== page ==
Lighthousekeeping, Paperback
4.5 out of 5 (2 ratings)


From one of Britain's best-loved literary novelists comes a magical, lyrical tale of the young orphan Silver, taken in by the ancient lighthousekeeper Mr. Pew, who reveals to her a world of myth and mystery through the art of storytelling.

Motherless and anchorless, Silver is taken in by the timeless Mr. Pew, keeper of the Cape Wrath lighthouse. Pew tells Silver ancient tales of longing and rootlessness, of the slippages that occur throughout every life.

One life, Babel Dark's, a nineteenth-century clergyman, opens like a map that Silver must follow, and the intertwining of myth and reality, of storytelling and experience, lead her through her own particular darkness.

A story of mutability, talking birds and stolen books, of Darwin and Stevenson and of the Jekyll and Hyde in all of us, Lighthousekeeping is a way into the most secret recesses of our own hearts and minds.

Jeanette Winterson is one of the most extraordinary and original writers of her generation, and this shows her at her lyrical best.




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Silver, an orphan girl, is apprenticed to Mr Pew the lighthousekeeper. Pew, blind and ancient, is a great teller of stories about the village's history. His tales focus on Babel Dark, a Victorian priest with a mysterious double life, who is unnerved by his discussions with Darwin (and discovery of a cave of fossils) and may have inspired Robert Louis Stevenson's most famous creation(s). At some point, round about the time that the decision is made to automate the lighthouse, the reader realises that the stories are actually about the many layers of our pasts, our lives, our various stories - and above all, the way that love both creates, and is built of, layers of memories.I started out thinking that this could be described as magical realism, but actually it's more like poetry - a flood of metaphors and interlinked ideas, sometimes elliptical.Sample: <i>You were chopping vegetables and telling me about a day in Thailand when you had seen turtles hatch in the sand. Not many of them make it to the sea, and once there, the sharks are waiting for them. Days disappear and get swallowed up much like that, but the ones like these, the ones that make it, swim out and return for the rest of your life. Thank you for making me happy.</i>

Review by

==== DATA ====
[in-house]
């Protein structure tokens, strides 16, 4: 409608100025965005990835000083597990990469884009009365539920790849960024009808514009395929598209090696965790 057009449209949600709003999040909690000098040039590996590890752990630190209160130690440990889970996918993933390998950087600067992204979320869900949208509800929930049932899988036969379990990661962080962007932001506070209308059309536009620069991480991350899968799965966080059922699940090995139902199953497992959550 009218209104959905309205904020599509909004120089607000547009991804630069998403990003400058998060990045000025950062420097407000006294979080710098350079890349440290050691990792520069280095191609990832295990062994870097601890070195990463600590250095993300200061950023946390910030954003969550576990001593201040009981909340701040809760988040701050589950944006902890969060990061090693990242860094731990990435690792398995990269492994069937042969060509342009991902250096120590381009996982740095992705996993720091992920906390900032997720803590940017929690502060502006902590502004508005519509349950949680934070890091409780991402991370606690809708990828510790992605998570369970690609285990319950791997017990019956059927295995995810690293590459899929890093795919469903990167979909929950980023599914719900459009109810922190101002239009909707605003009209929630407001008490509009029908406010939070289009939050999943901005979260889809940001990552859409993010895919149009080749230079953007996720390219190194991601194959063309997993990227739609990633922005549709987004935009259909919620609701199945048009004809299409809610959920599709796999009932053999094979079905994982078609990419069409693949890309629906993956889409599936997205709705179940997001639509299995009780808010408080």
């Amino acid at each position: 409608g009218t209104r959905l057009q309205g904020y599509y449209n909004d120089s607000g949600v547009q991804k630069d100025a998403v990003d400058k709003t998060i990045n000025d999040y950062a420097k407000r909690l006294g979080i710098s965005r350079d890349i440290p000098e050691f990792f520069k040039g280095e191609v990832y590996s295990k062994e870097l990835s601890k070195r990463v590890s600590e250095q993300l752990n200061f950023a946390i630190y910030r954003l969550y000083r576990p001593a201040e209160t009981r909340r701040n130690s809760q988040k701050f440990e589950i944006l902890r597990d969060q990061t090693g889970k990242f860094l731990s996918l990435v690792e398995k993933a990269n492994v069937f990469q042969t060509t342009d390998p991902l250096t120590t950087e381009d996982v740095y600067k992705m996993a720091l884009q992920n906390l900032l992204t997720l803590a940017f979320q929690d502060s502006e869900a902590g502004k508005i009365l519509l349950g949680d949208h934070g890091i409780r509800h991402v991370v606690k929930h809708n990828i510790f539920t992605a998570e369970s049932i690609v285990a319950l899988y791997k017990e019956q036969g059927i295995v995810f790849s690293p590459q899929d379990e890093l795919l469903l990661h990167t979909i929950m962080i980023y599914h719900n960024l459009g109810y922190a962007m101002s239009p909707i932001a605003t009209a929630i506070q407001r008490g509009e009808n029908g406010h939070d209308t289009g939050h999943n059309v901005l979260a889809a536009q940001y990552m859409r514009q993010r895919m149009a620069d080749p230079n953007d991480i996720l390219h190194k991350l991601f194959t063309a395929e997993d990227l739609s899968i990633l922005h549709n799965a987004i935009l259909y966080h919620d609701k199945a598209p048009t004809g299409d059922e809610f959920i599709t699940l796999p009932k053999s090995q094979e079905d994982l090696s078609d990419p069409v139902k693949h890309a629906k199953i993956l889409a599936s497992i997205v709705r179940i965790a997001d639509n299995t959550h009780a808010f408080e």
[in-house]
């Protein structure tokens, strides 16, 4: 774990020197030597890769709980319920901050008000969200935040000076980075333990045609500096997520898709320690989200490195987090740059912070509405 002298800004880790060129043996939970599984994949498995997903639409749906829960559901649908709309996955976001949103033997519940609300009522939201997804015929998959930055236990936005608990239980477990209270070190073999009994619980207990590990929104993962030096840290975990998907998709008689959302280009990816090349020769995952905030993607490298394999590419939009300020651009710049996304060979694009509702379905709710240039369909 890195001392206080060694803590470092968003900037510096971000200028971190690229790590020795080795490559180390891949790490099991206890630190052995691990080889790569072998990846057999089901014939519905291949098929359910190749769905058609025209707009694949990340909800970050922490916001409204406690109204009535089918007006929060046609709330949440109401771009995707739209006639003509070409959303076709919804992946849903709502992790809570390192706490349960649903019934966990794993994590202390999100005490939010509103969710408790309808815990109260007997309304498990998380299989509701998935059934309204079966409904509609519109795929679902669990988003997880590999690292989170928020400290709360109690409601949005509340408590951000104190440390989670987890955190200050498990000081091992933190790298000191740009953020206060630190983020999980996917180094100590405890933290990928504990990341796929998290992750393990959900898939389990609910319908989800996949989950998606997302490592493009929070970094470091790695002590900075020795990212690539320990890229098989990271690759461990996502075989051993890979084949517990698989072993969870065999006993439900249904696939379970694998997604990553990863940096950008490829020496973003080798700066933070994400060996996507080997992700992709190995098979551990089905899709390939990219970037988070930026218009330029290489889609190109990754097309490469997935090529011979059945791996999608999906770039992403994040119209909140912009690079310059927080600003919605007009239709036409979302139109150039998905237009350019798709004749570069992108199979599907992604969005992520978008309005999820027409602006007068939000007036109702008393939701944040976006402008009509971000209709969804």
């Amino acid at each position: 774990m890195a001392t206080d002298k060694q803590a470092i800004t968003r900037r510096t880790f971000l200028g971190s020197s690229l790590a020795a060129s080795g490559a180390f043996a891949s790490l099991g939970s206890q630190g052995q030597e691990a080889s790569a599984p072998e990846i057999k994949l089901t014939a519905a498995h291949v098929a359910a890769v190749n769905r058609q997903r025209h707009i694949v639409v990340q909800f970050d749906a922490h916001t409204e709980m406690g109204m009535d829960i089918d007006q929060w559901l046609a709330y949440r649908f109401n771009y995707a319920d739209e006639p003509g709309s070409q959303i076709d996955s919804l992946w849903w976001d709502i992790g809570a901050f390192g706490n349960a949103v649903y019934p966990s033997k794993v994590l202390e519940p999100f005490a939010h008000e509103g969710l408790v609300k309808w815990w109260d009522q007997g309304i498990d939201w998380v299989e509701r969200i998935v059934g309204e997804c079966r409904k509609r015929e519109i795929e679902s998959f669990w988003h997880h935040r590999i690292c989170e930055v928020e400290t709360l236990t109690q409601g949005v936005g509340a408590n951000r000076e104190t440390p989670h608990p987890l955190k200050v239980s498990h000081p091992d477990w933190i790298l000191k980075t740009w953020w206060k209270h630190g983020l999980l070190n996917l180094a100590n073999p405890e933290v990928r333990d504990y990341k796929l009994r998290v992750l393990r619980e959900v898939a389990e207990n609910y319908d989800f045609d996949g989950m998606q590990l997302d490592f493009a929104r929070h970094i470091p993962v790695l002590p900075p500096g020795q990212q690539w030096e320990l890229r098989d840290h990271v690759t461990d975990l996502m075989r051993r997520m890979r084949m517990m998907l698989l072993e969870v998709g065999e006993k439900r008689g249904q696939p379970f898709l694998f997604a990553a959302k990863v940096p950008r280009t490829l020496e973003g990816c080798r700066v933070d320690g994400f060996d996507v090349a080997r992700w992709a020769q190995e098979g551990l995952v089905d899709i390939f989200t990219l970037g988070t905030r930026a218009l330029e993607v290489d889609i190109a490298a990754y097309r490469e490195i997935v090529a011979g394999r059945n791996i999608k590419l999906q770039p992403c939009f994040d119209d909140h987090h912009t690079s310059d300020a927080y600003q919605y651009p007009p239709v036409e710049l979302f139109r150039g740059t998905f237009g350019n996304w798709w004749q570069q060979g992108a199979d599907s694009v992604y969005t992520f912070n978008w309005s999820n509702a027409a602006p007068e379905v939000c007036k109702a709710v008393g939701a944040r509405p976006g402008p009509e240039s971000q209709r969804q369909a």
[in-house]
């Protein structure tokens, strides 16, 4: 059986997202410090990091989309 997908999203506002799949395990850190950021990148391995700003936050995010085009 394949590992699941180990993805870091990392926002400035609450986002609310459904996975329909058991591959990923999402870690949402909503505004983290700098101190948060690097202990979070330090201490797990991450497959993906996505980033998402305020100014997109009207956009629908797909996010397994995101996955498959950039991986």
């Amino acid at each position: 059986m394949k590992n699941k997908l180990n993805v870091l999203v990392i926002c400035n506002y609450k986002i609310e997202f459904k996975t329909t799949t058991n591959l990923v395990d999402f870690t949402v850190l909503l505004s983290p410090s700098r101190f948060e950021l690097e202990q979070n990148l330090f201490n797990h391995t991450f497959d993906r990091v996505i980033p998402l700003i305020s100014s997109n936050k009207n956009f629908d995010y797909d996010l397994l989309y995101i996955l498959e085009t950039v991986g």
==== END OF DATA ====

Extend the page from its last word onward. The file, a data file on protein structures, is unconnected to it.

I must confess that I have struggled with some of Winterson's novels and didn't enjoy The Powerbook. Lighthousekeeping seems to me a much more satisfying and successful novel. Her prose has always been seductive and beautifully modulated, and it comes as no surprise to read in the 'About the Author' section featured in my paperback edition of the novel that 'Poetry is the thing that matters [to her] more than anything else'. Occasionally I felt a little overwhelmed by the weight of her admittedly lovely similes - 'pulling me behind her like an after-thought', 'the wind blew like a shriek', 'his eyes like a faraway ship'.The narrator of the story, Silver, was born in 1959. At the age of 10, having never known her father, she is orphaned when her mother is swept off a cliff. Her teacher, the aptly named Miss Pinch, apprentices Silver to the lighthouse keeper, blind Mr Pew. Silver's story runs parallel with that of Babel Dark, a 19th century preacher who falls in love with a girl called Molly. Already (unhappily) married, Dark lives a double life. When he's with Molly, he calls himself Lux.When the lighthouse is automated, Pew and Silver must leave the lighthouse. Silver wanders the world, searching for meaning and love, carrying with her Pew's legacy, the gift for storytelling. There is actually far more to the novel than this - it is a multi-layered, slippery narrative. Love, as so often in Winterson's work, 'wins the day', but what remains with me is Winterson's belief that 'storytelling is a way of navigating our lives'. For me at any rate, this novel is Winterson's richest novel to date.[September 2006]